Tang Yanqian Poem: The Weeping Willow – 唐彦谦《垂柳》

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垂柳

唐彦谦

绊惹[1]春风别有情,

世间谁敢斗轻盈?

楚王[2]江畔[3]无端种,

饿损纤腰[4]学不成。

注释:

[1] 绊惹:这里是逗引的意思。

[2] 楚王:指楚灵王。

[3] 江畔:楚王栽柳之所应该为长江江畔。《中朝故事》载:唐代曲江江畔多柳,号称“柳衙”。因此,这里的江畔可以理解为长安附近的曲江。

[4] 饿损纤腰:指楚灵王喜欢纤腰的人。郢都的人们都用少食的办法想让自己瘦下来,所以后代有用“楚腰”来形容女子的体态妖娆。杜牧《遣怀》诗中就有“落魄江湖载酒行,楚腰纤细掌中轻”句。

The Weeping Willow

Tang Yanqian

Flirting with vernal breeze, the willow sways so tender.

Who in the world can vie with it but the waist slender?

It is planted at random by the riverside.

How many maids fond of its leaves of hunger died?

The poet satirizes the maidens trying to make their waist as slender as willow branch.

赏析

  首句“绊惹春风别有情”,撇开垂柳的外貌不写,径直从动态中写其性格、情韵。柳枝的摇曳,本是春风轻拂的结果,可诗人不以实道来,而说是垂柳有意撩逗春风。“绊惹”二字,把垂柳写活,第二句,“世间谁敢斗轻盈?”把垂柳写得形态毕肖。“轻盈”,形容体态苗条。诗人极写垂柳美,自有一番心意。垂柳暗以体态轻盈的美人赵飞燕自喻,是紧承上句,以垂柳自夸的口气写出其纤柔飘逸之美。“谁敢斗轻盈”问得极妙,这一问,从反面肯定了垂柳的美是无与伦比的,也显出了垂柳恃美而骄的神情。

  后二句“楚王江畔无端种,饿损纤腰学不成”,婆娑于江畔的垂柳,本是无心所插,却害得楚王宫中的嫔妃们为使腰支也象垂柳般纤细轻盈,不敢吃饭,而白白饿死。笔锋一转,另辟蹊径,联想到楚灵王“爱细腰,宫女多饿死”的故事,巧妙地抒发了诗人托物寄兴的情怀。诗人并不在发思古之幽情,而是有感而发。试想当时晚唐朝政腐败,大臣竞相以善于窥测皇帝意向为能,极尽逢合谄媚之能事。这种邀宠取媚的伎俩也很象“饿损纤腰”的楚王宫女,“楚王江畔无端种”,“无端”二字意味深长,江畔种柳,对楚王来说,也许是随意为之,而在争宠斗艳的宫女们心目中却成了了不起的大事,她们自以为揣摩到楚王爱细腰的意向了,而竞相束腰以至于饿饭、饿死,含蓄而深刻。

  全诗中诗人将矛头直指皇帝及其为首的封建官僚集团,直陈时弊,淋漓痛快。诗人采取了迂回曲折、托物寄兴的手法,柔情中见犀利,含蓄中露锋芒,二者可谓殊途同归,各尽其妙。旨在写意,重在神似,他虽无意对垂柳进行工笔刻画,但给读者以艺术美的享受。这首诗咏垂柳,没有精工细刻柳的枝叶外貌,也没有点染柳的色泽光彩,但刻画出体态轻盈、翩翩起舞、风姿秀出的垂柳,是一首具有韵味的咏物诗。▲

Appreciation

  The first line, “The spring breeze has a special feeling”, leaves aside the external appearance of the weeping willow and writes about its character and emotions from its dynamics. The first line of the book, “The Spring Breeze”, is the result of the spring breeze, but the poet does not tell the truth, but says that the weeping willow intentionally teases the spring breeze. “The second line, “Who in the world dares to fight lightly?” The second line, “Who in the world would dare to fight against the lightness of the weeping willow?” is written in a perfect form. The word “light” describes the slim body. The poet wrote about the beauty of the weeping willow with his own heart. The willow is a metaphor for Zhao Feiyan, a beautiful woman with a light body, which is a continuation of the previous line. “Who dares to fight light” is a very good question, this question, from the opposite side to affirm the beauty of the weeping willow is unparalleled, also shows the weeping willow bullying beauty and pride of the look.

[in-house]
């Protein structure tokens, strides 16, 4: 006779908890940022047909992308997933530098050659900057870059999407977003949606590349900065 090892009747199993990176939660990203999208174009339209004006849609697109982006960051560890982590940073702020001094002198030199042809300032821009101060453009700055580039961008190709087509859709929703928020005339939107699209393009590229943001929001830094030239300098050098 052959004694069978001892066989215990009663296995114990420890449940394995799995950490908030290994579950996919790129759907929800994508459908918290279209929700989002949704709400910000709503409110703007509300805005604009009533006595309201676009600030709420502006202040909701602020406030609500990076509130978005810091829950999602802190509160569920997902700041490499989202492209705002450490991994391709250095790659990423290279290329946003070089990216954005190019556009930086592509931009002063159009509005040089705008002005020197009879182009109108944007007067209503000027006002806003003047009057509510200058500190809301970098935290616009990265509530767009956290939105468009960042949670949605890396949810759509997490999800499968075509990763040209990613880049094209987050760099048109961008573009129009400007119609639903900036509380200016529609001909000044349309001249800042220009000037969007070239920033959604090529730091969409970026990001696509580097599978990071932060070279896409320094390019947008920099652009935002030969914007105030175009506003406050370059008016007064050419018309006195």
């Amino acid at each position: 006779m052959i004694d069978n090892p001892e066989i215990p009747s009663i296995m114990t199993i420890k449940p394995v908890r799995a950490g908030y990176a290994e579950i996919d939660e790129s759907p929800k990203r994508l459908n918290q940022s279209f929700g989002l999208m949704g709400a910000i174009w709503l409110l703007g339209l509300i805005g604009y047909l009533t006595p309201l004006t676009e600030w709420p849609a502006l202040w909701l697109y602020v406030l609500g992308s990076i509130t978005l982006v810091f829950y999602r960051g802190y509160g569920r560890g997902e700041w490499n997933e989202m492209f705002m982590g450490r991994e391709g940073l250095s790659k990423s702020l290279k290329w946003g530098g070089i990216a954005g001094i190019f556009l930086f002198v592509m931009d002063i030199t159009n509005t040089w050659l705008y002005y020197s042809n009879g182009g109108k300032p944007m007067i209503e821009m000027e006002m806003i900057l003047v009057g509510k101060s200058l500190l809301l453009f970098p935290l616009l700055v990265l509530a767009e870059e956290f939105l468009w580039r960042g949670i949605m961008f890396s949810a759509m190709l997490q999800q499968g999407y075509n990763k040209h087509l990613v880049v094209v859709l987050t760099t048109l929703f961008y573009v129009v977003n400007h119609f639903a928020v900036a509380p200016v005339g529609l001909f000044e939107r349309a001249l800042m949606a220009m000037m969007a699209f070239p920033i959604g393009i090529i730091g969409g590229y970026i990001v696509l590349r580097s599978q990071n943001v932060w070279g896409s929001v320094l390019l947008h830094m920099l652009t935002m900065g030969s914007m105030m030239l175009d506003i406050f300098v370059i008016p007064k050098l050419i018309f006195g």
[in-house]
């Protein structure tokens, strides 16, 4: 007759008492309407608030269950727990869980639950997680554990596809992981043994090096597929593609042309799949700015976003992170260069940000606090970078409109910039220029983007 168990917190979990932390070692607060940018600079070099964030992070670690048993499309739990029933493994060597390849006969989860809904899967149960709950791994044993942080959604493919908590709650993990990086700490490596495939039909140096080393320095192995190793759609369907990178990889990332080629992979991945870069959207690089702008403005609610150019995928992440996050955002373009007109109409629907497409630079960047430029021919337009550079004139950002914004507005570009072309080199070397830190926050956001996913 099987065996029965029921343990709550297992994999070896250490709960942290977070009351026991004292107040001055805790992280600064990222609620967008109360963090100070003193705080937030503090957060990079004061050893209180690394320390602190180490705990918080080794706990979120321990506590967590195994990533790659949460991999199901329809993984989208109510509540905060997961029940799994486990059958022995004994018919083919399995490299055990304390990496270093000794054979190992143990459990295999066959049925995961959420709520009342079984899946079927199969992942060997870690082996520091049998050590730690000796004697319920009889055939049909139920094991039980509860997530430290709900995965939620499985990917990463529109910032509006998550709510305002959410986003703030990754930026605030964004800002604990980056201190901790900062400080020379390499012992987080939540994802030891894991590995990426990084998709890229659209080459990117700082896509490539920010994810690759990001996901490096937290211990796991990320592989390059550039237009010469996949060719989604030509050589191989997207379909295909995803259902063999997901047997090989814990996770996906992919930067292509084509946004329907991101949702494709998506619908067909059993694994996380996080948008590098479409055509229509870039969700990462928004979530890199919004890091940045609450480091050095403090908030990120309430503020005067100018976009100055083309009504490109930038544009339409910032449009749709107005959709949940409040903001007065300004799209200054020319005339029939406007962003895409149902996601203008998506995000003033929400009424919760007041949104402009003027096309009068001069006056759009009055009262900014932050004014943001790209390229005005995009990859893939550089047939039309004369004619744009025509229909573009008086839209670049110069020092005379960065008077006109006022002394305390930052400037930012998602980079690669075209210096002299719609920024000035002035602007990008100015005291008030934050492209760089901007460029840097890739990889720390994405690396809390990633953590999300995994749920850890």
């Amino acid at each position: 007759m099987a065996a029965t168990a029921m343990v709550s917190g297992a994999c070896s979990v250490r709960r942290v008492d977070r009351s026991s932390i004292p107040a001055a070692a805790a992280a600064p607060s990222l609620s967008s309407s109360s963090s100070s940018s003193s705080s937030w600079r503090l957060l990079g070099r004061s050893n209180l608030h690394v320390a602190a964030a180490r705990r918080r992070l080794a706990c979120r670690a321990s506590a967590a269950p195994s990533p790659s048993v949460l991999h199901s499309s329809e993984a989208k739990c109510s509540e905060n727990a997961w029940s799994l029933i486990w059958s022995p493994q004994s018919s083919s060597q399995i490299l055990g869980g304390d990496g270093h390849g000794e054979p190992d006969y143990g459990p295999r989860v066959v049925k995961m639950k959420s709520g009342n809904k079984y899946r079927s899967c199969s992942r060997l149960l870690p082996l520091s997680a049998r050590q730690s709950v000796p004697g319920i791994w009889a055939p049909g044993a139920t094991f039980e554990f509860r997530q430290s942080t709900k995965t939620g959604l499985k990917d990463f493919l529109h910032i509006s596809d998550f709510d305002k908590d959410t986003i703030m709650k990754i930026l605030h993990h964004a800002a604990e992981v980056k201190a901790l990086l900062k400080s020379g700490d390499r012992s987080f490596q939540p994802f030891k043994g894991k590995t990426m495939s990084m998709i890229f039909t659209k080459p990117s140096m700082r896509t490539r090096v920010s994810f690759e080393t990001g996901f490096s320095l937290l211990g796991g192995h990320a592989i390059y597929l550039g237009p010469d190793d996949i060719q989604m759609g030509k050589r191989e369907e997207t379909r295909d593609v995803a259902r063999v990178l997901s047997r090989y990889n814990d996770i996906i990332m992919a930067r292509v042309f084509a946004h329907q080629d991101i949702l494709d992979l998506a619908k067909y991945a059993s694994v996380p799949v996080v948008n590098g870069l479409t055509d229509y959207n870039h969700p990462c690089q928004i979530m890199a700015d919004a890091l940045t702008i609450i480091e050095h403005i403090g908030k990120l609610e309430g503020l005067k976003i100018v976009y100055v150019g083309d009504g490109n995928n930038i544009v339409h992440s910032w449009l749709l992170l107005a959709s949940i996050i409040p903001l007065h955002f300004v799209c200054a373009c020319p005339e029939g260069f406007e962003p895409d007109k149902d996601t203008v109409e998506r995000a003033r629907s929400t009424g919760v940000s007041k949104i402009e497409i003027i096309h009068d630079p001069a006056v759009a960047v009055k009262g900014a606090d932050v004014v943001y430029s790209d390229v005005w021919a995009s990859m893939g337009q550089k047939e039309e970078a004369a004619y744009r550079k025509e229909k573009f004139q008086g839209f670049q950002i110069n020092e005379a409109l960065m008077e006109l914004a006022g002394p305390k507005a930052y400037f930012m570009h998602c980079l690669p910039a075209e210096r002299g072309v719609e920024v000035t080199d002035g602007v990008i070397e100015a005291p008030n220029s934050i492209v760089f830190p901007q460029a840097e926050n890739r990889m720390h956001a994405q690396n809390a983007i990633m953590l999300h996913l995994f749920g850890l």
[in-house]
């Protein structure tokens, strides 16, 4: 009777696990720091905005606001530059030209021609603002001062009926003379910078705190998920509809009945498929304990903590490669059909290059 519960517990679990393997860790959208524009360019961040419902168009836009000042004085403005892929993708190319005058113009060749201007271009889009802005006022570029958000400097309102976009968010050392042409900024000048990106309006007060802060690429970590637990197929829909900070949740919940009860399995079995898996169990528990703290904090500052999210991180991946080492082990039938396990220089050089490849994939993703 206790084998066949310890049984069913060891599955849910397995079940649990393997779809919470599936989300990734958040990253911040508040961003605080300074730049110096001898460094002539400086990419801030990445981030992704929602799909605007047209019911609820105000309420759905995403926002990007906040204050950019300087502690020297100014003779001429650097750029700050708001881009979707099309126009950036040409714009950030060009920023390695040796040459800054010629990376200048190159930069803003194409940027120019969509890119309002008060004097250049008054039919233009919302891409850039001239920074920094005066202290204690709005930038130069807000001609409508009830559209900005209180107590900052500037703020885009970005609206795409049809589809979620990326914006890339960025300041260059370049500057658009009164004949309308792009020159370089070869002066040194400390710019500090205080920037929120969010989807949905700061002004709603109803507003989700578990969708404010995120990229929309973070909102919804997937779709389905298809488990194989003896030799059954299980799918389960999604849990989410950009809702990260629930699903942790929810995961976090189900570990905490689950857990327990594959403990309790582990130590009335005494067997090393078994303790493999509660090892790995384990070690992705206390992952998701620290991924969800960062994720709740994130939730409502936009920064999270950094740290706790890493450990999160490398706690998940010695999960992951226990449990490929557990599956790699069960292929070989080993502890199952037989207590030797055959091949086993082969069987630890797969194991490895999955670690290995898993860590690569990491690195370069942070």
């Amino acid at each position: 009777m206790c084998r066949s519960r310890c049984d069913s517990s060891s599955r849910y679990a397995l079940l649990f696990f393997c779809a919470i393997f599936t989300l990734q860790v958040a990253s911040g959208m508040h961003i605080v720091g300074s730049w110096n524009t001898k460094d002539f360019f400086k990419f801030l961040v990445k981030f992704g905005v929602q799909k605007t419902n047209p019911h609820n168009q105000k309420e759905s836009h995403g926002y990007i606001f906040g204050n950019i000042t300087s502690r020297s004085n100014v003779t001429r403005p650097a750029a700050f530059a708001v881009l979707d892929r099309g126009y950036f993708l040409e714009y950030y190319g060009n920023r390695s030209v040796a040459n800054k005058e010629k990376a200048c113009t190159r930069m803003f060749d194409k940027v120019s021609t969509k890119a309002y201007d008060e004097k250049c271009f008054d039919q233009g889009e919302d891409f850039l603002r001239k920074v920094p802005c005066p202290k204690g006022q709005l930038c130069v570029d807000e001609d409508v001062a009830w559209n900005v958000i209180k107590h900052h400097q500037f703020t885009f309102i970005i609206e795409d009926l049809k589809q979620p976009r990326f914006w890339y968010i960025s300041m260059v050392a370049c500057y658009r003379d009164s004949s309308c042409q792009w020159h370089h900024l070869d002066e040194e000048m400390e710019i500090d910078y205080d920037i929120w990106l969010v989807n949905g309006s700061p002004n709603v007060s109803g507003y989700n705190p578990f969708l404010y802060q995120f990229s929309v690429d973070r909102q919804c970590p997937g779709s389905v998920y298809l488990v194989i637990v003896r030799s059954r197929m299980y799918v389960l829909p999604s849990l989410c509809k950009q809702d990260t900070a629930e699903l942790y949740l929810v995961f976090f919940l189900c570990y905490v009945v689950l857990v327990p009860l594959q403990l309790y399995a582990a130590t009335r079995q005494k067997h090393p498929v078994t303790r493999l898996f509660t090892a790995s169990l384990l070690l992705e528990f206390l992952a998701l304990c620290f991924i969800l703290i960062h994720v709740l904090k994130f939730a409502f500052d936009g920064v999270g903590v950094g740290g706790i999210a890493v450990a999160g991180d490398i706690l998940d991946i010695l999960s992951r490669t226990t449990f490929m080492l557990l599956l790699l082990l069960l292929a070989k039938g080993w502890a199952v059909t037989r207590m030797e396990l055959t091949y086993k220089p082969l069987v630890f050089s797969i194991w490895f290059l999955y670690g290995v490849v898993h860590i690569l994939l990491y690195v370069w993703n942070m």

In the last two lines, “the king of Chu has planted the willow by the river for no reason, and starved his slender waist to death”, the weeping willow by the river was inserted unintentionally, but the concubines in the king’s palace dared not eat in order to make their waist as slender and light as the weeping willow, and they died of hunger for nothing. The poet’s turn of phrase, another way, associated with the story of the king of Chu Ling “love the thin waist, the court ladies died of hunger”, cleverly expressing the poet’s sentiment to the object. The poet is not thinking of the past, but feeling it. Imagine that the late Tang dynasty was corrupt, and the ministers were good at prying into the emperor’s intentions, so they did their best to flatter him. They thought they had understood the king’s intention of loving a slender waist and competed to gird their waists to the point of starvation and death, implicitly and profoundly.

  The poet points the finger at the emperor and the feudal bureaucracy headed by him, stating the shortcomings of the times in a straightforward and painful manner. The poet adopts a roundabout approach, using objects to send up the emotions, showing the sharpness in the tenderness and the sharpness in the subtlety. Although he has no intention to paint the willow with brushwork, he gives the reader the enjoyment of artistic beauty. The first of these is a poem about a willow, which has a rhythm. ▲

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